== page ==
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Argentina raises soybean ‘retention’ tax 10%Argentina raises soybean ‘retention’ tax 10%

Farmers strike, refuse to sell commodities.

James Thompson

March 19, 2020

2 Min Read
Unloading grain - man at back of truck with grain pouring out back of truck.
AFP Contributor/Getty Images

You’ve had a lot on your mind this past week-- primary elections, coronavirus and inputs purchases among other matters. So you can be forgiven if you weren’t keeping up with Argentina’s farm sales strike over the recent increase in export taxes on soybeans, soymeal and biodiesel. The export tax on soybeans and products was recently bumped from 30% to 33%.

Even though the export taxes on corn, wheat and most other goods either remained steady or even dropped a point or two, most all producers adhered to the strike after Argentina Agriculture Minister Luis Basterra announced the 3% increase on soybean export taxes, commonly known as retentions.


Argentina ag minister Luis Basterra (left) meets with a provincial counterpart.

A tax by any other name

In Argentina, the corn ‘retention’ (tax) is 12%; corn oil is at 5% (it had been 9%); and the wheat retention is currently 7%, down from 9%. Taken together, Argentina’s retentions on wheat, corn and soy have generated an estimated $95.7 billion for the coffers since they were introduced in 2003, according to agrovoz. The administration is proposing some compensatory breaks for smaller soybean producers of under 100 tonnes per year.

The previous administration had lowered most of the retentions, keeping only the retention tax on soybean and soy product exports, but lowering it. Even then, nobody would dare erase the soybean retention altogether. One of the country’s few sources of U.S. dollar foreign exchange, the income for soy retentions was mostly distributed back to the several provinces for roads and bridges, and covered pension obligations. And that made messing with the soy retention akin to messing with Social Security here in the U.S.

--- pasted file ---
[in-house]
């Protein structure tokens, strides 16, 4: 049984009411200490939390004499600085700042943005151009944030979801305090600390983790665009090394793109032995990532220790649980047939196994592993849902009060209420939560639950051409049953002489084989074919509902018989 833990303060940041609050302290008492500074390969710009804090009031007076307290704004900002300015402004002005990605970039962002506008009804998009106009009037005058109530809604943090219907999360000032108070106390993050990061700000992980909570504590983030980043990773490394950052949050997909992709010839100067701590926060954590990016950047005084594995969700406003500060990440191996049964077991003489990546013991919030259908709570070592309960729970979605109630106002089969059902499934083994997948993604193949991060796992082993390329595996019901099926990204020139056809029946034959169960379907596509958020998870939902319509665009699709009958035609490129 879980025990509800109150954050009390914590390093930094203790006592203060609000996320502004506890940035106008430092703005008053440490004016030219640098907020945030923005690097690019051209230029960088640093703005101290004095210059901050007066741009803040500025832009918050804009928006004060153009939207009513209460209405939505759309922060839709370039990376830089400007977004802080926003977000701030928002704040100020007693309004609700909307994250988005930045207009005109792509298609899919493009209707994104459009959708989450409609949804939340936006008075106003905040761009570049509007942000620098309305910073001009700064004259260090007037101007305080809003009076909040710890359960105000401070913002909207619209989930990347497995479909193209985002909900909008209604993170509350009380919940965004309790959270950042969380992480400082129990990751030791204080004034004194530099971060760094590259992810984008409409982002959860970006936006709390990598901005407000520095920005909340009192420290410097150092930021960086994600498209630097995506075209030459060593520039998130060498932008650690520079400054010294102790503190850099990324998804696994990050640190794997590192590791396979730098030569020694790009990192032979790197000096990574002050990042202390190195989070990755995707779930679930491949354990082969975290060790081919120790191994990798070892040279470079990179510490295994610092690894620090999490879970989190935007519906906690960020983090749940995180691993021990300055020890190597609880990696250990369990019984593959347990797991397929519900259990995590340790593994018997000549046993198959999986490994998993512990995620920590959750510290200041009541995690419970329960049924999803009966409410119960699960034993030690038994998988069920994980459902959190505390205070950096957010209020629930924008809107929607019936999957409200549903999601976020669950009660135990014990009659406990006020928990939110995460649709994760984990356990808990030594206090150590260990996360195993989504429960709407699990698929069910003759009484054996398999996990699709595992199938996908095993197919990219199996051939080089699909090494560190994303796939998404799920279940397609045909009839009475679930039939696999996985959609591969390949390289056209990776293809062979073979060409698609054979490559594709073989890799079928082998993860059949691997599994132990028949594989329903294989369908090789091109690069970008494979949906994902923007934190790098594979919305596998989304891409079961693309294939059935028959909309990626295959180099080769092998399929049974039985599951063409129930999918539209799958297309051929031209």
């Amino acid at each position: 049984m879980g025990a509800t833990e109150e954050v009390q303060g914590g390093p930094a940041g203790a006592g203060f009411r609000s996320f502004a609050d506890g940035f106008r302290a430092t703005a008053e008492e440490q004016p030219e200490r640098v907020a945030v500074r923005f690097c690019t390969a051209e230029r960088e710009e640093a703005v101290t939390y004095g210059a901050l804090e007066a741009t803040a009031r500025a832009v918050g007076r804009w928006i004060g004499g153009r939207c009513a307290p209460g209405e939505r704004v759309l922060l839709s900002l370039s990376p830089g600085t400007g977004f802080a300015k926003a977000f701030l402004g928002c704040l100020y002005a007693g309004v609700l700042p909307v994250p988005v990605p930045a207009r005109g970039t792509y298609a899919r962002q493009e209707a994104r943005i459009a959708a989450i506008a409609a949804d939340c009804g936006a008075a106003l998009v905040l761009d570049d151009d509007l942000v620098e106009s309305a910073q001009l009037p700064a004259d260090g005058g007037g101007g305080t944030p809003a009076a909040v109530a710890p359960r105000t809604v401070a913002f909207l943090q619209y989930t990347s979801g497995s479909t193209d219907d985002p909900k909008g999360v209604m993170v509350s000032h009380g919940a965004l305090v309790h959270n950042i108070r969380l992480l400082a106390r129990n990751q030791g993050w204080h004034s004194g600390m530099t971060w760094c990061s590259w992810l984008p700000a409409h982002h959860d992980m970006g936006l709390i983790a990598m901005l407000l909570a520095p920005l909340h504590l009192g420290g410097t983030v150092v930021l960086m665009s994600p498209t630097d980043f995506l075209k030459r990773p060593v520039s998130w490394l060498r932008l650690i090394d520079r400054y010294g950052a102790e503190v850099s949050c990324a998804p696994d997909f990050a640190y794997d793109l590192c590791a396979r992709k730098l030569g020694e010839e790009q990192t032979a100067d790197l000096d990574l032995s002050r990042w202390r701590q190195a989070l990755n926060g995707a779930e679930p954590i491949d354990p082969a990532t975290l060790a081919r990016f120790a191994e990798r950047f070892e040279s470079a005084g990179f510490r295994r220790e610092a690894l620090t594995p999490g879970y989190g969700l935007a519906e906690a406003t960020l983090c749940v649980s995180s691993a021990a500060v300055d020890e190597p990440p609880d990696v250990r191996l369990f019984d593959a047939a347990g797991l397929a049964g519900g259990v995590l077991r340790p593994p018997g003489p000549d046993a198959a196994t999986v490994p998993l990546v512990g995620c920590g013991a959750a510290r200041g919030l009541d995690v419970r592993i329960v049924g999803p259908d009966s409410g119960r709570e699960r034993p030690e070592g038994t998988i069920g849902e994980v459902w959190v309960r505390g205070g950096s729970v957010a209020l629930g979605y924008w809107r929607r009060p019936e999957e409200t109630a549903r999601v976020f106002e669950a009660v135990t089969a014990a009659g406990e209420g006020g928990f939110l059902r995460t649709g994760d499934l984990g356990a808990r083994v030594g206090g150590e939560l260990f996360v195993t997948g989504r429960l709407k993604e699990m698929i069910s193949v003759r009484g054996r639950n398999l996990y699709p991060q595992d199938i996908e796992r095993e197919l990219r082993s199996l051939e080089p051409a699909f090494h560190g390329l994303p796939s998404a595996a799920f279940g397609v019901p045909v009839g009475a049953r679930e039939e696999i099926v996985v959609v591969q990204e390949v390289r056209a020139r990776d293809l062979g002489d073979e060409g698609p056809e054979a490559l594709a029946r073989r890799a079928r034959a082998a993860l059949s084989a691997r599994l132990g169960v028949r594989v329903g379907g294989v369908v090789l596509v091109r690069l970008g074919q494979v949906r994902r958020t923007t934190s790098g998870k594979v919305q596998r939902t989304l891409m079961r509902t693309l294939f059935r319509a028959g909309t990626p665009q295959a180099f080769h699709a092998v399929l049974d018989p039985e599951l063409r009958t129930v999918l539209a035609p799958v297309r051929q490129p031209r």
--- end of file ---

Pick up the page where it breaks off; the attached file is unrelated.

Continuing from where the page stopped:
Foreign exchange generator

And Argentina needs the money. With 2019 inflation projected at 55%, and unemployment hitting 10.5%, the country’s total foreign debt sits at around 90% of GDP. But the increase could hardly have come at a worse time for Argentine farmers. Dry weather is cutting into soy productivity so that the Rosario Board of Trade recently cut its production estimate for the soy belt in Buenos Aires Province by 2 million tonnes. At the same time, producers worry about lower worldwide demand-- and thus, lower soybean prices-- as a result of the coronavirus crisis.

But the Argentine administration is unlikely to back down, given the current financial crisis. After all, the new export tax rates are expected to generate $5 billion, some $330 million more than last year’s sum.

The opinions of the author are not necessarily those of Farm Futures or Farm Progress. 

About the Author(s)

James Thompson


James Thompson grew up on farms in Illinois and Tennessee and got his start in Ag communications when he won honorable mention in a 4-H speech contest. He graduated from University of Illinois and moved to Tocantins, Brazil and began farming. Over his career he has written several articles on South American agriculture for a number of publications around the world. He also edits www.cropspotters.com, a site focusing on Brazilian agriculture.

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